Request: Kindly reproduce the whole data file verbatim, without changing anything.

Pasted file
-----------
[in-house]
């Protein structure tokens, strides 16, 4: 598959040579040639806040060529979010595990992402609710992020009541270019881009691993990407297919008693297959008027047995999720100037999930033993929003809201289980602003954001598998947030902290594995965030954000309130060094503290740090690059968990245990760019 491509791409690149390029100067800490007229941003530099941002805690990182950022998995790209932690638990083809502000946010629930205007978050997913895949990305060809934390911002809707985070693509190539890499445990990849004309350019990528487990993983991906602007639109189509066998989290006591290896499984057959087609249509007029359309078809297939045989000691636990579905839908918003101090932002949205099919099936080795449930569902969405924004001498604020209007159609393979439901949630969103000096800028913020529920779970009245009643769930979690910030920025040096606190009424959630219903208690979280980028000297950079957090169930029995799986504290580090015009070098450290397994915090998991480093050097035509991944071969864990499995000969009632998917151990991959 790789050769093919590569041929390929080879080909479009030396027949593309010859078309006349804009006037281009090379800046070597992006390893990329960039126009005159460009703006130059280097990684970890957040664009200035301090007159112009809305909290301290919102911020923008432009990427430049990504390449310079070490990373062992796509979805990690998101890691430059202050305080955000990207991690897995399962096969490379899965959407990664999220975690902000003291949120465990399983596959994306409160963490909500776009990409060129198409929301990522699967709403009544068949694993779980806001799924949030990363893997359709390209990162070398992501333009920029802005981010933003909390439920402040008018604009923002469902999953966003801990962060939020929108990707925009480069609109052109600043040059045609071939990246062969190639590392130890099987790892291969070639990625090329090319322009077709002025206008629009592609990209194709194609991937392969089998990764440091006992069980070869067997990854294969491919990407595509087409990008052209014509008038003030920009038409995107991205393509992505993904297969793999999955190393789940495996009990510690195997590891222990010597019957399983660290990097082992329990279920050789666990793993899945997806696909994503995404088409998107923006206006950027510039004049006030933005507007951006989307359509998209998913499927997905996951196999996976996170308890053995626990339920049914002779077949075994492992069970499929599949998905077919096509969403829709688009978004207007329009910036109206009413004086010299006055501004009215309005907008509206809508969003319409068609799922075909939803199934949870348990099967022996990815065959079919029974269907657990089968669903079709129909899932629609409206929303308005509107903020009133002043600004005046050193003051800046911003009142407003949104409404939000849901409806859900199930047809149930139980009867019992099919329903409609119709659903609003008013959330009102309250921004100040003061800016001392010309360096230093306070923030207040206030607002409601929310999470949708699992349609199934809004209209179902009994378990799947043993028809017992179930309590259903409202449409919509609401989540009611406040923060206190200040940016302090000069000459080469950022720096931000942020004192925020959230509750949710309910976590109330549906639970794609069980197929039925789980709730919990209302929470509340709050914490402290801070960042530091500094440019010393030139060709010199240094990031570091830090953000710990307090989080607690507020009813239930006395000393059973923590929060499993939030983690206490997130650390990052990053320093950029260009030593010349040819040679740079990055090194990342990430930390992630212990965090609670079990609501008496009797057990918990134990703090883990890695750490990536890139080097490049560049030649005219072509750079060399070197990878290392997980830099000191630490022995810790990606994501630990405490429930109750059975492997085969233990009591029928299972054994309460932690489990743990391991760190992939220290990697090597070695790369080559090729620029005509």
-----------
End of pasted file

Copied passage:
[in-house]
């Protein structure tokens, strides 16, 4: 598959040579040639806040060529979010595990992402609710992020009541270019881009691993990407297919008693297959008027047995999720100037999930033993929003809201289980602003954001598998947030902290594995965030954000309130060094503290740090690059968990245990760019 491509791409690149390029100067800490007229941003530099941002805690990182950022998995790209932690638990083809502000946010629930205007978050997913895949990305060809934390911002809707985070693509190539890499445990990849004309350019990528487990993983991906602007639109189509066998989290006591290896499984057959087609249509007029359309078809297939045989000691636990579905839908918003101090932002949205099919099936080795449930569902969405924004001498604020209007159609393979439901949630969103000096800028913020529920779970009245009643769930979690910030920025040096606190009424959630219903208690979280980028000297950079957090169930029995799986504290580090015009070098450290397994915090998991480093050097035509991944071969864990499995000969009632998917151990991959 790789050769093919590569041929390929080879080909479009030396027949593309010859078309006349804009006037281009090379800046070597992006390893990329960039126009005159460009703006130059280097990684970890957040664009200035301090007159112009809305909290301290919102911020923008432009990427430049990504390449310079070490990373062992796509979805990690998101890691430059202050305080955000990207991690897995399962096969490379899965959407990664999220975690902000003291949120465990399983596959994306409160963490909500776009990409060129198409929301990522699967709403009544068949694993779980806001799924949030990363893997359709390209990162070398992501333009920029802005981010933003909390439920402040008018604009923002469902999953966003801990962060939020929108990707925009480069609109052109600043040059045609071939990246062969190639590392130890099987790892291969070639990625090329090319322009077709002025206008629009592609990209194709194609991937392969089998990764440091006992069980070869067997990854294969491919990407595509087409990008052209014509008038003030920009038409995107991205393509992505993904297969793999999955190393789940495996009990510690195997590891222990010597019957399983660290990097082992329990279920050789666990793993899945997806696909994503995404088409998107923006206006950027510039004049006030933005507007951006989307359509998209998913499927997905996951196999996976996170308890053995626990339920049914002779077949075994492992069970499929599949998905077919096509969403829709688009978004207007329009910036109206009413004086010299006055501004009215309005907008509206809508969003319409068609799922075909939803199934949870348990099967022996990815065959079919029974269907657990089968669903079709129909899932629609409206929303308005509107903020009133002043600004005046050193003051800046911003009142407003949104409404939000849901409806859900199930047809149930139980009867019992099919329903409609119709659903609003008013959330009102309250921004100040003061800016001392010309360096230093306070923030207040206030607002409601929310999470949708699992349609199934809004209209179902009994378990799947043993028809017992179930309590259903409202449409919509609401989540009611406040923060206190200040940016302090000069000459080469950022720096931000942020004192925020959230509750949710309910976590109330549906639970794609069980197929039925789980709730919990209302929470509340709050914490402290801070960042530091500094440019010393030139060709010199240094990031570091830090953000710990307090989080607690507020009813239930006395000393059973923590929060499993939030983690206490997130650390990052990053320093950029260009030593010349040819040679740079990055090194990342990430930390992630212990965090609670079990609501008496009797057990918990134990703090883990890695750490990536890139080097490049560049030649005219072509750079060399070197990878290392997980830099000191630490022995810790990606994501630990405490429930109750059975492997085969233990009591029928299972054994309460932690489990743990391991760190992939220290990697090597070695790369080559090729620029005509």